Today came the sad news that another batch of 37 HMVs are to close within the next few weeks. Included amongst them is my local HMV – a shop where, on and off, I’ve been shopping since 1980.
Indeed, the first ever record I bought came from that branch of HMV. Yes, at some point in late 1980 I bought Super Trouper by Abba for about 99p (which puts into perspective the fact that a single today on iTunes is likely to cost 79p. By this calculator’s measure 99p in 1980 would be £3.95 today).
The assistant turned around and picked it off the shelves behind them where all the singles were kept in chart order. I remember being disappointed that the single came with just a generic pale blue Epic sleeve, and not something with a picture.
I excitedly returned home to play it on my mum’s old record player, which dated from some years previously. It had almost certainly never had a new stylus, and the speaker was built into the record player which still had a 78rpm option. I was devastated when I discovered that it had a scratch! The following day – was it half-term? – I got a replacement.
My friend from next door also bought a copy. I think it was his first record too. And he too had to get his replaced. Perhaps there was a problem with the batch. I think Super Trouper may have already been at number one when I bought it, because I remember being disappointed when it started to drop out of the charts fairly soon afterwards. I’d bought it, so it should still be at number one!
HMV was one of a number of places I could buy records locally. There was an independent record shop across the road from the HMV, where I spent about the same amount of time as part of my Saturday tour through the town centre, doing more browsing than buying. Record buying locally would also include WH Smith, Woolworth’s, the local department store Pearson’s in the early years, and for a while there was an Our Price too once the shopping centre had opened.
But HMV was there longest. It’s still in the same site on Church Street that it’s always been – I think it may have expanded from one unit and into two at some point because it used to be a lot narrower as many record shops were.
I can’t say I know or ever knew the staff in there. And I realise that this probably just comes across as a man in his forties wallowing in nostalgia in a very sub-Nick Hornby style.
It’s not even as though music has ever been the be-all and end-all of my life. I read Smash Hits and Number One magazines a little, and we watched Top of the Pops in my family, but not religiously. But I probably saw as much music on things like Noel Edmond’s Multi-Coloured Swap Shop as anywhere. I didn’t even listen to a great deal of Radio 1 at the time (I certainly wasn’t listening to Capital). Remember you’re talking about someone who didn’t even realise until well after he was quite famous, that the boy he sat next to in secondary school was in one of the most popular bands of the early nineties.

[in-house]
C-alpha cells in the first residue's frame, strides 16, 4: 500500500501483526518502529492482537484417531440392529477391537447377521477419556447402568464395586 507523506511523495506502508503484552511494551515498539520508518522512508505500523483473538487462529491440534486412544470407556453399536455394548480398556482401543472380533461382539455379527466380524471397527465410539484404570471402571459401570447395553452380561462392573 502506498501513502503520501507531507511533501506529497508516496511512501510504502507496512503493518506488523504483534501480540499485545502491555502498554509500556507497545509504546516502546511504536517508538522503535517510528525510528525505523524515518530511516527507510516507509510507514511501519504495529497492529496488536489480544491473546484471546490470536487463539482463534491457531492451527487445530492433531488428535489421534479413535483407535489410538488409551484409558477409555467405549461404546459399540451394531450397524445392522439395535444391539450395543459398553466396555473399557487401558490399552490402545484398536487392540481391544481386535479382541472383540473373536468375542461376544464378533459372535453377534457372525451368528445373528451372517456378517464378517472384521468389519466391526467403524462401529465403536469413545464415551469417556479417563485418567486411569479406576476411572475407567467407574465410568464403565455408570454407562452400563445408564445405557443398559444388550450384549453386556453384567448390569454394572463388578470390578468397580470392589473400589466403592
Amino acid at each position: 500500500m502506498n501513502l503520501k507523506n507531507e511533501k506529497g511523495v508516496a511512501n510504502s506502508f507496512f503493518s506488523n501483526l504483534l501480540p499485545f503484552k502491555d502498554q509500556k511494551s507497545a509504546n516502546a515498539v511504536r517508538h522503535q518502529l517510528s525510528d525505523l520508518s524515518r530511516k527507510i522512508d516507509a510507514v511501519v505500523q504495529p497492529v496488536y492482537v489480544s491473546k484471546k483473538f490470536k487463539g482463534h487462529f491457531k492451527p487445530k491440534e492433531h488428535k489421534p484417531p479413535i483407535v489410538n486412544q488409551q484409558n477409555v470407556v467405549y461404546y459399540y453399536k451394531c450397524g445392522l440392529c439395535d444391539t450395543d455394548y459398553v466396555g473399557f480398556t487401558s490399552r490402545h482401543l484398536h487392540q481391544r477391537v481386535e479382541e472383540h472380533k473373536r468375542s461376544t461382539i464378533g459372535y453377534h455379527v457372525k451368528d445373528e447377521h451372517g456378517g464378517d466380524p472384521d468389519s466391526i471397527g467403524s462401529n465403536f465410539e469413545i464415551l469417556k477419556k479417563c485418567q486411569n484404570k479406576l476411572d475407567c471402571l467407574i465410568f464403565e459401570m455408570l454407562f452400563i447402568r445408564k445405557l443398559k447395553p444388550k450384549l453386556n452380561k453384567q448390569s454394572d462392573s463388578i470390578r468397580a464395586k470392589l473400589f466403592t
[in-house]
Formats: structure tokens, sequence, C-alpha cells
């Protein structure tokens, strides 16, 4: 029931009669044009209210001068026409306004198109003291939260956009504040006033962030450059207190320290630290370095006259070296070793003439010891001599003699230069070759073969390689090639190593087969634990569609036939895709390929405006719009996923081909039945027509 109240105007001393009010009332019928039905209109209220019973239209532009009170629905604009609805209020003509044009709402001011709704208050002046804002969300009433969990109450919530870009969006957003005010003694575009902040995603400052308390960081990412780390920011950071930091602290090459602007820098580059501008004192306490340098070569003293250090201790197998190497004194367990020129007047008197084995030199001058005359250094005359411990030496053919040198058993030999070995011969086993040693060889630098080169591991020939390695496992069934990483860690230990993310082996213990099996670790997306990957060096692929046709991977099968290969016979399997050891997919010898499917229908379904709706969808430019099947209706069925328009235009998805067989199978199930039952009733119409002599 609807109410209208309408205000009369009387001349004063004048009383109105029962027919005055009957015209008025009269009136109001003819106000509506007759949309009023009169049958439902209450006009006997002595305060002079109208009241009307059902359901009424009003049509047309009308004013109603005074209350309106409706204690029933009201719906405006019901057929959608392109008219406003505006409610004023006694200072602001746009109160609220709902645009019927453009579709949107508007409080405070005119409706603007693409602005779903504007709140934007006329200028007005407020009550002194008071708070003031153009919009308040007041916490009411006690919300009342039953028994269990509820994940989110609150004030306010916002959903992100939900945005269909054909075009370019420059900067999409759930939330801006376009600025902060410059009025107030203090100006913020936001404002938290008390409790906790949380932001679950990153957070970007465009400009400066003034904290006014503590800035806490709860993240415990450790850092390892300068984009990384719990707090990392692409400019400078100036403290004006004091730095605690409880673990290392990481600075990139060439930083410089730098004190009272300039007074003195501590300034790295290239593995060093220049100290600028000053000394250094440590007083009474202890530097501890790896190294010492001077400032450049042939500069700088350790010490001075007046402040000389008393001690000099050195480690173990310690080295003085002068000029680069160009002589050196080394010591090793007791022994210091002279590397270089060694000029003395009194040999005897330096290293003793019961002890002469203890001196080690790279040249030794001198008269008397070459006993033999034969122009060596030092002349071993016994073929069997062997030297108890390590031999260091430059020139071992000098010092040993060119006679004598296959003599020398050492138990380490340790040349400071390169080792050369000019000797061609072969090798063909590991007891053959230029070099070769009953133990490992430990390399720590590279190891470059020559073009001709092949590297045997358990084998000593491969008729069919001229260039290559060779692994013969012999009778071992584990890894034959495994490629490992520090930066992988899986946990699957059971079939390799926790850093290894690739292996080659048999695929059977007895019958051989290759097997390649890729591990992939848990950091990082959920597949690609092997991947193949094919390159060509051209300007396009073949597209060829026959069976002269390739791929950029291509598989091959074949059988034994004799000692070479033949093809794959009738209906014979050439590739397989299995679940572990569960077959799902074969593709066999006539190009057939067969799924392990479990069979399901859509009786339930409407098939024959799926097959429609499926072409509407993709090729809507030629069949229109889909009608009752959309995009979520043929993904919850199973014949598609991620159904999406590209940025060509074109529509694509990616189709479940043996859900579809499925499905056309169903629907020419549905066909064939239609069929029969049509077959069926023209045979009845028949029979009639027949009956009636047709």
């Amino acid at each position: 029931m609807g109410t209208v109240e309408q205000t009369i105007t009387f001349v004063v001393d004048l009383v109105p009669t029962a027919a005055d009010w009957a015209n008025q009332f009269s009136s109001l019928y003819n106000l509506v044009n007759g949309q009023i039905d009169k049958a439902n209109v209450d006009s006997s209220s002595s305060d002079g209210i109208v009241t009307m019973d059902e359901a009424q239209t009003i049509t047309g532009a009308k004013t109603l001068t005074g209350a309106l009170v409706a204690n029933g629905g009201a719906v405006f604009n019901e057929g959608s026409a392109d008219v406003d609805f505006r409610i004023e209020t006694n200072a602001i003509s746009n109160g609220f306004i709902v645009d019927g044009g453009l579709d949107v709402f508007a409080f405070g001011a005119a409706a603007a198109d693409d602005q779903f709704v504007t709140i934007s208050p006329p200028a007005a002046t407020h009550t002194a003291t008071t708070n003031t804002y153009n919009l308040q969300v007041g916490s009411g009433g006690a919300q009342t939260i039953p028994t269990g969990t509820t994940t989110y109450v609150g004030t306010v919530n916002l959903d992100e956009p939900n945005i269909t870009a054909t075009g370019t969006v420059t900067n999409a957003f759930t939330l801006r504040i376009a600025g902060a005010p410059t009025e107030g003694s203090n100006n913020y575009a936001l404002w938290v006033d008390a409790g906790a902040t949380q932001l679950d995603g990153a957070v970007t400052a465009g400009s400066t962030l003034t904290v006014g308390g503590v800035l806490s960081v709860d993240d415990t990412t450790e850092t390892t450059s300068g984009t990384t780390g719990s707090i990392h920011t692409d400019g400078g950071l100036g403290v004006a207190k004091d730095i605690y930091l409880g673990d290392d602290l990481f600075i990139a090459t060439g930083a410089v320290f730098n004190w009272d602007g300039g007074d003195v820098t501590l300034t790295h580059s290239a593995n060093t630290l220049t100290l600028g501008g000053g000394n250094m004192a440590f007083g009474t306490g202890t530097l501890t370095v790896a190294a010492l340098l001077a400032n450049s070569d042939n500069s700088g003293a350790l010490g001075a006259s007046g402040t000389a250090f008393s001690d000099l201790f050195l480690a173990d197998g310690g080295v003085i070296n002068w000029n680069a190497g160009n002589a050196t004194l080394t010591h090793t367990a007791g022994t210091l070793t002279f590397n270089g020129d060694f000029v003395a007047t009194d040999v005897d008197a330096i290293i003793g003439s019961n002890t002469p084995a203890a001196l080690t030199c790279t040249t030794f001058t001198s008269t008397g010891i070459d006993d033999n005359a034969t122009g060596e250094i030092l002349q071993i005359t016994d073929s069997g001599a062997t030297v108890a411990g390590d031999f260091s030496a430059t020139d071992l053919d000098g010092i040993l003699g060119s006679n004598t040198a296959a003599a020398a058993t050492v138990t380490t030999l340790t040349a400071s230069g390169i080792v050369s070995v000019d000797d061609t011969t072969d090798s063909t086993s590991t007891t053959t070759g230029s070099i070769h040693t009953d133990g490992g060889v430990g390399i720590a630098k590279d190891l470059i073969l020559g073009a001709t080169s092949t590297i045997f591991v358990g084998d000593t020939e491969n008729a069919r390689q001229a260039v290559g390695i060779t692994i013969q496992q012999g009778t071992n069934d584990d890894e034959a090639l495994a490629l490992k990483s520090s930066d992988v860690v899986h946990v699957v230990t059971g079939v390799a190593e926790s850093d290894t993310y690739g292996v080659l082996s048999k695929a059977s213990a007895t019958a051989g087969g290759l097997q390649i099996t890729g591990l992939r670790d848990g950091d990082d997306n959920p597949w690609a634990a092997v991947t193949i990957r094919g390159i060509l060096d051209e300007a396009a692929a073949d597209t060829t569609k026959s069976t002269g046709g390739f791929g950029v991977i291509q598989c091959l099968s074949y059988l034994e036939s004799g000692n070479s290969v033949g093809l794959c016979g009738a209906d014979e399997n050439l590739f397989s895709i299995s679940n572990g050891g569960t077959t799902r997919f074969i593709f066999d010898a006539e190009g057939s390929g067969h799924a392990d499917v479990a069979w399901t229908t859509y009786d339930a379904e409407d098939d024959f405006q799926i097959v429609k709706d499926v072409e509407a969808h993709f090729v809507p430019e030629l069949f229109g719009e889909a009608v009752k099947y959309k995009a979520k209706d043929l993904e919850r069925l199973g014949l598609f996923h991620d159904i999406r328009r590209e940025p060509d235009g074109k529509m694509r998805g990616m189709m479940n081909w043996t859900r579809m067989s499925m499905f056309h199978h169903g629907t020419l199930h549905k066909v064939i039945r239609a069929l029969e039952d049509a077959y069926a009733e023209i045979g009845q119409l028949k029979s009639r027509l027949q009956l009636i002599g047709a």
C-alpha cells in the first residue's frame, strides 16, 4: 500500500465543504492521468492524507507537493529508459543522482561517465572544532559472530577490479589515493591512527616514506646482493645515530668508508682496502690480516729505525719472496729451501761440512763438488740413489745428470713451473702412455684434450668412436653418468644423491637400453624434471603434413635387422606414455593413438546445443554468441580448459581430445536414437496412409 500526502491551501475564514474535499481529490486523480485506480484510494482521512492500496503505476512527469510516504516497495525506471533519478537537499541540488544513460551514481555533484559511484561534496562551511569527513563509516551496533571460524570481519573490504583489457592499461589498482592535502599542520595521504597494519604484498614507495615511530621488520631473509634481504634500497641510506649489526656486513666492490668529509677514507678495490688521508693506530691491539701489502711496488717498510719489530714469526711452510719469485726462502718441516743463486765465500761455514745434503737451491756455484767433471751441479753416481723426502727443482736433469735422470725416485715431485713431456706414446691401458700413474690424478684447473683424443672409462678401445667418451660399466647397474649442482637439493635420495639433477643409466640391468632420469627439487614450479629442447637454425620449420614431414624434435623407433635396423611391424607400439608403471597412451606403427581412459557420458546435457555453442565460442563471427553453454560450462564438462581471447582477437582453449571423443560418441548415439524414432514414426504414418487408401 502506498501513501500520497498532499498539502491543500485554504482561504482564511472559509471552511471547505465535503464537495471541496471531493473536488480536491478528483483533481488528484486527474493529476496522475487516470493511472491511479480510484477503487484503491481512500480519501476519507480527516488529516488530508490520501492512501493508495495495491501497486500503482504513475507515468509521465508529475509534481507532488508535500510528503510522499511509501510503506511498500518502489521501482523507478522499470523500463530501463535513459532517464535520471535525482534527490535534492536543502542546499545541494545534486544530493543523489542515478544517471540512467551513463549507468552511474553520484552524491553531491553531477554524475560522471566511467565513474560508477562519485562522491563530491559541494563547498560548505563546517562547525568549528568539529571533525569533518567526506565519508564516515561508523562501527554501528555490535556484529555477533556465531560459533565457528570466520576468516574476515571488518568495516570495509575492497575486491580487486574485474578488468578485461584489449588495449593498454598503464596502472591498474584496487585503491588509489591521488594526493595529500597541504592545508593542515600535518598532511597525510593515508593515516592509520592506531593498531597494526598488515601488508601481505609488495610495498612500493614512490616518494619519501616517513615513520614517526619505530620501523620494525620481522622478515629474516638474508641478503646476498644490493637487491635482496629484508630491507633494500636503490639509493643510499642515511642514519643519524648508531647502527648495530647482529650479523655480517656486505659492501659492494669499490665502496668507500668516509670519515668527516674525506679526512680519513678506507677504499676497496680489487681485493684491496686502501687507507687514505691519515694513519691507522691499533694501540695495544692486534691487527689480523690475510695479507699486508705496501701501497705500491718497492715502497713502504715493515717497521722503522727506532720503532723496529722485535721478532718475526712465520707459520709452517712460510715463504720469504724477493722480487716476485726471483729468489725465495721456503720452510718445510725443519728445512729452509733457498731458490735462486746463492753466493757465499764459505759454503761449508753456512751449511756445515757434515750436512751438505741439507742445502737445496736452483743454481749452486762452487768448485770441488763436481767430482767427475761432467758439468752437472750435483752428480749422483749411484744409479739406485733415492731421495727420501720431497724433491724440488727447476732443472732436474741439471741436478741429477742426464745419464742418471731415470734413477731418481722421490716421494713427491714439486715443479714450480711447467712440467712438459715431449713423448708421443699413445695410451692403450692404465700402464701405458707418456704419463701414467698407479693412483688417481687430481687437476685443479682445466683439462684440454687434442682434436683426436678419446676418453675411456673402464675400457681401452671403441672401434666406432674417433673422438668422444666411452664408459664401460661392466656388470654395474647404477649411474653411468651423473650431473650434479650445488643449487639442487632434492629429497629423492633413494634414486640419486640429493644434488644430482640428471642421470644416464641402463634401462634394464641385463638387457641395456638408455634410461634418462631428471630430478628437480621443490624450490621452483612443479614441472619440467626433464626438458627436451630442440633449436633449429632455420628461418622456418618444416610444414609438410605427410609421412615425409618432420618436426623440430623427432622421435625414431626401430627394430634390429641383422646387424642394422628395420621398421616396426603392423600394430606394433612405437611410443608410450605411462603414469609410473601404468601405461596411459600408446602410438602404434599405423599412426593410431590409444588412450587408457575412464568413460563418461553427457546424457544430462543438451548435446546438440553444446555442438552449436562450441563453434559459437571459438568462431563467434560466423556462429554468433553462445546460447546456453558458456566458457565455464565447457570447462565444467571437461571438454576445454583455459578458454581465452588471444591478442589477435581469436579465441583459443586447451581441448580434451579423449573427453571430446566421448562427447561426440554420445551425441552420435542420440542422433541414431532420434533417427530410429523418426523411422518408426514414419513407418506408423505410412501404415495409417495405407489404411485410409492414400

But back to the records.
Sometime during the Christmas 1980 school holidays, we all trooped off to the local ABC to see Flash Gordon. Yes – that one, with Brian Blessed (although perhaps more excitingly for us, Peter Duncan from Blue Peter was in it). The Empire Strikes Back had came out in the year, and Superman II was coming soon – we’d see anything with a science fiction theme. None of us were particularly big Queen fans, but coming out of that I remember humming the music and wanting to get it. We’d been to an afternoon screening, and there was still enough time before the shops shut to get to HMV and buy a copy of the single. That record got played to death in our house. My friend next door got the whole album at some time around then, but I was still a singles man. And yes, I did, at some point, put some transfers on the cover.
I do remember heading down to HMV on the Monday that Stand and Deliver came out. The previous Saturday, the video of the Adam and the Ants classic had been shown on Swap Shop (or possibly a Saturday evening show, but Late Late Breakfast had yet to start), and that was enough for me. It was amazing! In that first week, to help shift copies, the single came with a poster carefully folded around it. That obviously went up in my bedroom. He was called Adam after all!
And the following Sunday it had gone straight to number one. Don’t forget, this was 1981 and singles did not routinely debut at number one. This was very unusual.
Added to all this excitement, I remember dad telling me he’d met someone in a park who’d been in the video. He thought it’d been shot in Trent Park which was quite close by, but in fact it was shot at Hatfield House (not itself all that far off either). Either way, that didn’t worry me though.
An interesting aside, though – I now learn that Amanda Donohoe was in the video! I knew her from some of those late eighties Ken Russell films that are so hard to get hold of now, and of course LA Law, of which I was a big fan! But I digress.
I still find myself drawn into HMV whenever I’m passing it. I was in my local soon-to-closed branch just this weekend.
Of course it’s symptomatic of the way we “consume” music and video today, that a specialist high street retailer isn’t relevant to many people any more. Never mind iTunes, it seems as though we’re as happy renting music and video now. And it’s interesting that only this week, I read that Spotify is trying to negotiate cheaper and broader licencing deals with the record labels.
Maybe it’s generational. But owning rather than renting is how I like my music.
Note: I seem to have glossed over the fact that my second single was A Little in Love by Cliff Richard. I think I was desperate to buy something at the time, and I didn’t know what. So I came home with that. That’s my excuse, and I’m sticking to it.